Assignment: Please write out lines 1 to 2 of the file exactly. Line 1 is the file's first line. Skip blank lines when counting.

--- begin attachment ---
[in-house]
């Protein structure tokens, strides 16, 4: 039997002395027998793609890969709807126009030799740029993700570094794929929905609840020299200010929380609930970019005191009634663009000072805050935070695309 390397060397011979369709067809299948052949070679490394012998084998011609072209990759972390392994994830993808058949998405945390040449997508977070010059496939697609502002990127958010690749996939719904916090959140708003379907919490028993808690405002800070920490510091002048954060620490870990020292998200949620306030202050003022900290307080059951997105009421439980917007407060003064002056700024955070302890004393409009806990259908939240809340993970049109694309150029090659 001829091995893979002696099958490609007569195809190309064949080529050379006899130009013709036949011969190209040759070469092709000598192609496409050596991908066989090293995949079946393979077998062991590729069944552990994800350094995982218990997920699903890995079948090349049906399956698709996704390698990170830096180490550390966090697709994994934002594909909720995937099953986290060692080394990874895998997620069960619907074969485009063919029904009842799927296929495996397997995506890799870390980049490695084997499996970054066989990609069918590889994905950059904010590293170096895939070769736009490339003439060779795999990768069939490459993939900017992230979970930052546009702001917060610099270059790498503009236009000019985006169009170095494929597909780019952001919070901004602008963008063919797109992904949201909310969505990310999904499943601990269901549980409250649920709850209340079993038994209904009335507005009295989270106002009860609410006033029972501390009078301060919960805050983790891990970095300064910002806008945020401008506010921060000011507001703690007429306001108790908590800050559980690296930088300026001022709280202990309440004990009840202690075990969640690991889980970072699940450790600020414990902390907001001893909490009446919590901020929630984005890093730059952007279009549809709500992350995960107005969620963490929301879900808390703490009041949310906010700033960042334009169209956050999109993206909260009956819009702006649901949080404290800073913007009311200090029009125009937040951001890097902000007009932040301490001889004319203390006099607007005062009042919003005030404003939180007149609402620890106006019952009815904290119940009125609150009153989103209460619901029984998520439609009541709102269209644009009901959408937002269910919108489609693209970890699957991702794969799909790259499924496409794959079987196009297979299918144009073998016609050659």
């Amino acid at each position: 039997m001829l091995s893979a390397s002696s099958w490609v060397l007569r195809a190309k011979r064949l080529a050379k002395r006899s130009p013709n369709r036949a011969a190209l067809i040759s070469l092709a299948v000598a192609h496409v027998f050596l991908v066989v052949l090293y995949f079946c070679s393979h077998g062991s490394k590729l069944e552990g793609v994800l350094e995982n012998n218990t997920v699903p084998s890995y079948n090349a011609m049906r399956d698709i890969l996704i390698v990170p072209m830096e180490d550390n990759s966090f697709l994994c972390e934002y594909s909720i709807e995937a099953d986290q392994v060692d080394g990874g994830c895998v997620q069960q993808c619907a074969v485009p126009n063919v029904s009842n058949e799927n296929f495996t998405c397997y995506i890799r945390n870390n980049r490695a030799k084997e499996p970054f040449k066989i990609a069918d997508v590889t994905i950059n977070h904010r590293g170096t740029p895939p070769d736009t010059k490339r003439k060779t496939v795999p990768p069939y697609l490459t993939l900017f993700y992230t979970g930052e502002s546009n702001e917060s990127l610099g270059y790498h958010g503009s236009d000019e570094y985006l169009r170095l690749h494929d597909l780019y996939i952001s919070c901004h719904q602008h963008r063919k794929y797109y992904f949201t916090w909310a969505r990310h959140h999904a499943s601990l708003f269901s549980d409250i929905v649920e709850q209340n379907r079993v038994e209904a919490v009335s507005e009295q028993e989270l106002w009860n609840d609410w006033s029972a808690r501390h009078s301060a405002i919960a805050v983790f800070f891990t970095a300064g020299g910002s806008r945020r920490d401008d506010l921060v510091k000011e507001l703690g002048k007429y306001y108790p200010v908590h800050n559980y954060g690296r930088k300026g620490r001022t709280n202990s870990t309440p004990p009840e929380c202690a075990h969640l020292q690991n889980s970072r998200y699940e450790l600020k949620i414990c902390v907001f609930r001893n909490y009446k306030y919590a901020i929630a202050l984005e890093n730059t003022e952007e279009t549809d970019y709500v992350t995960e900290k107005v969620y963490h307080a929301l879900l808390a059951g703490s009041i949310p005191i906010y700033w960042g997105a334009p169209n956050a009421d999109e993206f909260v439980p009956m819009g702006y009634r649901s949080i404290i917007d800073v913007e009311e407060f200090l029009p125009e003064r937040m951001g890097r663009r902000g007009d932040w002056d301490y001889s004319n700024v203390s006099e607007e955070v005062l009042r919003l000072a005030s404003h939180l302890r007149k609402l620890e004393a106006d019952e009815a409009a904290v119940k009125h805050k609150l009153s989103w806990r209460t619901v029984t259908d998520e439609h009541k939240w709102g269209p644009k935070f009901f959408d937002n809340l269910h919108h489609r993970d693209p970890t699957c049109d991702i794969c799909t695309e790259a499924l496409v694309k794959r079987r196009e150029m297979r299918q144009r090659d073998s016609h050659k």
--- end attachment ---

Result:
[in-house]
């Protein structure tokens, strides 16, 4: 039997002395027998793609890969709807126009030799740029993700570094794929929905609840020299200010929380609930970019005191009634663009000072805050935070695309 390397060397011979369709067809299948052949070679490394012998084998011609072209990759972390392994994830993808058949998405945390040449997508977070010059496939697609502002990127958010690749996939719904916090959140708003379907919490028993808690405002800070920490510091002048954060620490870990020292998200949620306030202050003022900290307080059951997105009421439980917007407060003064002056700024955070302890004393409009806990259908939240809340993970049109694309150029090659 001829091995893979002696099958490609007569195809190309064949080529050379006899130009013709036949011969190209040759070469092709000598192609496409050596991908066989090293995949079946393979077998062991590729069944552990994800350094995982218990997920699903890995079948090349049906399956698709996704390698990170830096180490550390966090697709994994934002594909909720995937099953986290060692080394990874895998997620069960619907074969485009063919029904009842799927296929495996397997995506890799870390980049490695084997499996970054066989990609069918590889994905950059904010590293170096895939070769736009490339003439060779795999990768069939490459993939900017992230979970930052546009702001917060610099270059790498503009236009000019985006169009170095494929597909780019952001919070901004602008963008063919797109992904949201909310969505990310999904499943601990269901549980409250649920709850209340079993038994209904009335507005009295989270106002009860609410006033029972501390009078301060919960805050983790891990970095300064910002806008945020401008506010921060000011507001703690007429306001108790908590800050559980690296930088300026001022709280202990309440004990009840202690075990969640690991889980970072699940450790600020414990902390907001001893909490009446919590901020929630984005890093730059952007279009549809709500992350995960107005969620963490929301879900808390703490009041949310906010700033960042334009169209956050999109993206909260009956819009702006649901949080404290800073913007009311200090029009125009937040951001890097902000007009932040301490001889004319203390006099607007005062009042919003005030404003939180007149609402620890106006019952009815904290119940009125609150009153989103209460619901029984998520439609009541709102269209644009009901959408937002269910919108489609693209970890699957991702794969799909790259499924496409794959079987196009297979299918144009073998016609050659």